f (1 — costf.zMz) v(dz)

M^V (f) = ^-. (12)

/ (1 — cos(f.z)) v(dz)

Assume that 0 < v(Rd) < to, so that the above machinery using Levy processes is applicable. Fix s < 0 and functions f,g e CTO(Rd) such that f is bounded by 1; of course, then the martingale Fx,s,f also takes values in the unit ball of C. By Holder's inequality, Fubini's theorem and (6), we have

1 f E[Gx0s,f,^g(x + Xs,0)] dx < ( f E|G0x,s,f,^|qdx] " I f E|g(x + Xs,0)|pdx) U Rd \ Jvd I \ Jvd I

^/q ( r . \1/q (13)

^E|Gx0^,f,*|q dx) q Wg^Rd) < (^Vd^ E|Fx,s,f|dx) s \\g\\LP{i

= (Cq/(q—1) \\f \\1)Vq WgWlpRd).

Here p = q/(q — 1) Is the harmonic conjugate to q. Plugging this Into the definition of S, we obtain

Mss^vr||q < £q

^ Cq/(q —1) ||f IkW)'

Now if we let s — — to, then Mspv converges pointwise to M<p v given by (12). The symbols are bounded in absolute value by 1, so, by Lebesgue's dominated convergence theorem, we have Sspvf — TM^vf in L2(Rd). By Plancherel's theorem, we also have Ss,p,vf — TM^vf in L2(Rd) and hence there is a sequence (sn)TO= converging to —oo such that gsn,<P,vf — TM^vf almost everywhere as n — to. Thus Fatou's lemma yields the desired bound for the multiplier TM^v.

Step 2. Now we deduce the result for the general multipliers as in (1) and drop the assumption 0 < v(Rd) < to. For a given e > 0, define a Levy measure ve in polar coordinates (r, 9) e (0, to) x S by

(dr d9) = e—25e(dr) j(d9).

Here 5e denotes the Dirac measure on {e}. Next, consider a multiplier as in (12), in which the Levy measure

is 1{|x|>e} v + ve and the jump modulator is given by 1{|x|>e}p(x) + 1{M=e}P(x/\x\). Note that this Levy measure is finite and nonzero, at least for sufficiently small e. If we let e — 0, we see that

i [1 — cos{Z,x>] Jx) Ve(dx)= [{Z, 9)2p(9) 1 -c/s9;2e9> v(d9) — 1 i{Z,9)2p(9)j(d9) jRd \ \x\ I JS {Z,e9>2 2 JS

and, consequently, Me^ipjJiV — pointwise. This yields the claim by the similar argument as above, using

Plancherel's theorem and the passage to the subsequence which converges almost everywhere. □

Now we shall apply duality to deduce (4).

Proof of Theorem 1.2. Observe that the class (1) is closed under the complex conjugation: we have ~m = mp>pJV. Fix f e Lp(Rd) and put , , ,

_ ' m • *

9 = \Tf\ '{xeKd:|Tmf(x)|>1}.

By Holder's inequality and Parseval's identity,

|{x e Rd : \Tmf(x)|> 1}|< ( Tmf(x)9(x)dx = \ TJ(x)9(x)dx = [ ?(x) 7^9(x) dx

Jrnd Jrnd Jrnd

= f (x) Tw9(x) dx < II f llLP(Rd) ^^^(Rd) < || f |LP(Rd)(Cqq/(q-1( ¡9

Here in the latter passage we have used (11) and the fact that 9 takes values in the unit ball of C. However, I9I |{x e Rd : \Tmf(x)| > 1}| and Cq/(q—1 = Cp. This completes the proof of the weak type estimate. □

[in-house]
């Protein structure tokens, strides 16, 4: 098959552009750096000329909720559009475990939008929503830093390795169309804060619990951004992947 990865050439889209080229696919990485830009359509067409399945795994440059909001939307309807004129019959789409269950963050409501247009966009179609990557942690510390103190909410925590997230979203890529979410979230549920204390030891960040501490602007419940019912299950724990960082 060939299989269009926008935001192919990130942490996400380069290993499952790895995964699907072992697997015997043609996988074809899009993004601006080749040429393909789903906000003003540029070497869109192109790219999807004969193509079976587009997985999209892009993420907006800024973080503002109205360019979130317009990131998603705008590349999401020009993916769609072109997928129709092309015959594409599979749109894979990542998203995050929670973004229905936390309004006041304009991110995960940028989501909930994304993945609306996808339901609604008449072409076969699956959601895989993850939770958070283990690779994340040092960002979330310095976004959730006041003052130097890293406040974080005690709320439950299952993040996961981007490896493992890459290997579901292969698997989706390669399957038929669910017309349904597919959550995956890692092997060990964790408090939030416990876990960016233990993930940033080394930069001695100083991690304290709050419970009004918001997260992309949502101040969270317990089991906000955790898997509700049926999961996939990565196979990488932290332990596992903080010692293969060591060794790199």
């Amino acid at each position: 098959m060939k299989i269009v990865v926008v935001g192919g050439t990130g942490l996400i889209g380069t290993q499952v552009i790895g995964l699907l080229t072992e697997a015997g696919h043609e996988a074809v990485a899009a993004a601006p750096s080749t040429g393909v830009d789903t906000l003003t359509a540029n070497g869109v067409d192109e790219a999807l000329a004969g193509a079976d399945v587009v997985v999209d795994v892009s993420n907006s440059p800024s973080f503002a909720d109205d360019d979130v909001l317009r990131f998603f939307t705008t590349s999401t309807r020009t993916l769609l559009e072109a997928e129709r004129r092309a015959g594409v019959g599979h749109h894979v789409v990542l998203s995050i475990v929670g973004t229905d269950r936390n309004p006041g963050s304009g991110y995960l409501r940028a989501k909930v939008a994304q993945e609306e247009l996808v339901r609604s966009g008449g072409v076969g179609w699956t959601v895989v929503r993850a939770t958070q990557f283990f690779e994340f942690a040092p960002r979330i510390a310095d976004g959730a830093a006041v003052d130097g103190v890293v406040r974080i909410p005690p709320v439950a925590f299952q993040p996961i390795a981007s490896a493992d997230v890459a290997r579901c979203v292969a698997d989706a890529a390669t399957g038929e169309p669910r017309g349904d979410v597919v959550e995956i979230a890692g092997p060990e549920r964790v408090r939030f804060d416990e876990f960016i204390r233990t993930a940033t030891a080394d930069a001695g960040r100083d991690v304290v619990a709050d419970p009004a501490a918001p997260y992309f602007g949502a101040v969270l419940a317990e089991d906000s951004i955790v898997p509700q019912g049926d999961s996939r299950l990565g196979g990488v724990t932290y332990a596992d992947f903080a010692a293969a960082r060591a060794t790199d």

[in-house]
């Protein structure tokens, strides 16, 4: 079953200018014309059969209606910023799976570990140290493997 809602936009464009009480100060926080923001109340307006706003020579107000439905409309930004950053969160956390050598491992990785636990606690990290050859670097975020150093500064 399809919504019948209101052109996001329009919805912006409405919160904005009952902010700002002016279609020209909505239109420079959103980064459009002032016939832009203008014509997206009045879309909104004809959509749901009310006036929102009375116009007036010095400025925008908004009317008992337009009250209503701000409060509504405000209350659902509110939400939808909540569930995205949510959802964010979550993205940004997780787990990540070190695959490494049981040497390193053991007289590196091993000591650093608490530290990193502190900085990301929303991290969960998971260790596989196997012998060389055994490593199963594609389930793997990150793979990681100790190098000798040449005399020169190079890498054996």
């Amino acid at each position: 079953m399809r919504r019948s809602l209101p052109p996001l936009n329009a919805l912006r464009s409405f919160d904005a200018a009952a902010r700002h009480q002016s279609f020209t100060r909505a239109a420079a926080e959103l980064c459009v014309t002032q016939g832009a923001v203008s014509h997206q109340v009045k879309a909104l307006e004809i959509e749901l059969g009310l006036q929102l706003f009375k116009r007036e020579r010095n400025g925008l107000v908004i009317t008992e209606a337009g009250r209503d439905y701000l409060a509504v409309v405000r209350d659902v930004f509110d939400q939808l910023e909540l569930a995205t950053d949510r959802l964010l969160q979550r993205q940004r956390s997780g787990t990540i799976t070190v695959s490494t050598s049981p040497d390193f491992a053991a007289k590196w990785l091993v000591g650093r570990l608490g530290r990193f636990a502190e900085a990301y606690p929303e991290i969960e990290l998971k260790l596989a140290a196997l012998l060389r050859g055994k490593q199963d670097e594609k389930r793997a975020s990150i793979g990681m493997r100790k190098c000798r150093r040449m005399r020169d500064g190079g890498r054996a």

In the remainder of this section we discuss the possibility of extending the assertion of Theorem 1.2 to the vector-valued multipliers. For any bounded function m = (mi, m2,..., mn): Rd — Cn, we may define the associated Fourier multiplier acting on complex valued functions on Rd by the formula Tmf = (Tm1 f, Tm2 f,..., Tmn f). As we shall see, the reasoning presented above can be easily modified to yield the following statement.

Theorem 3.4.

Let v, j be two measures on Rd and S, respectively, satisfying the assumptions of Theorem 1.2. Assume further that p, p are two Borel functions on Rd taking values in the unit ball of Cn and let m: Rd — Cn be the associated symbol given by (1). Then for any Borel function f: Rd —> C we have

11 Tm f |qq(Rd;Cn) < Cq/(q—1) 11 f ||L1(Rd) |f 11 qo°(Rd), 1 < q < 2, 11 Tm f 1 LP,TO(Rd;Cn) < Cp ||f ||LP(Rd), p > 2

Proof. Suppose first that v is finite. For a given function f e CTO(Rd) bounded by 1, we introduce the martingales F and G = (G1, G2,.... G") by (9). It is not difficult to check that Lemma 3.1 is also valid in the vector-valued setting (repeat the reasoning from [3]). Applying the representation (10) to each coordinate of G separately, we obtain the associated multiplier S = (S1, S2,..., S"), where S' has symbol M^jjV defined in (12). Now we repeat the reasoning from (13) with a vector-valued function g: Rd — C" (the expression Gx0s,f,^g(x + Xs0) under the first integral is replaced with the corresponding scalar product). An application of (6) gives

\\Ss,^,Vf \\ qq(Rd;C") < Cq \\f \\ L1 (Rd),

which extends to general f by standard density arguments. The passage to general m as in (1) is carried over in the same manner as in the scalar case;this yields the vector version of Theorem 3.3. The duality argument explained in (14) extends to the vector-valued setting with no difficulty (one only has to replace appropriate multiplications by scalar products) and thus Theorem 1.2 holds true for the multipliers on C". □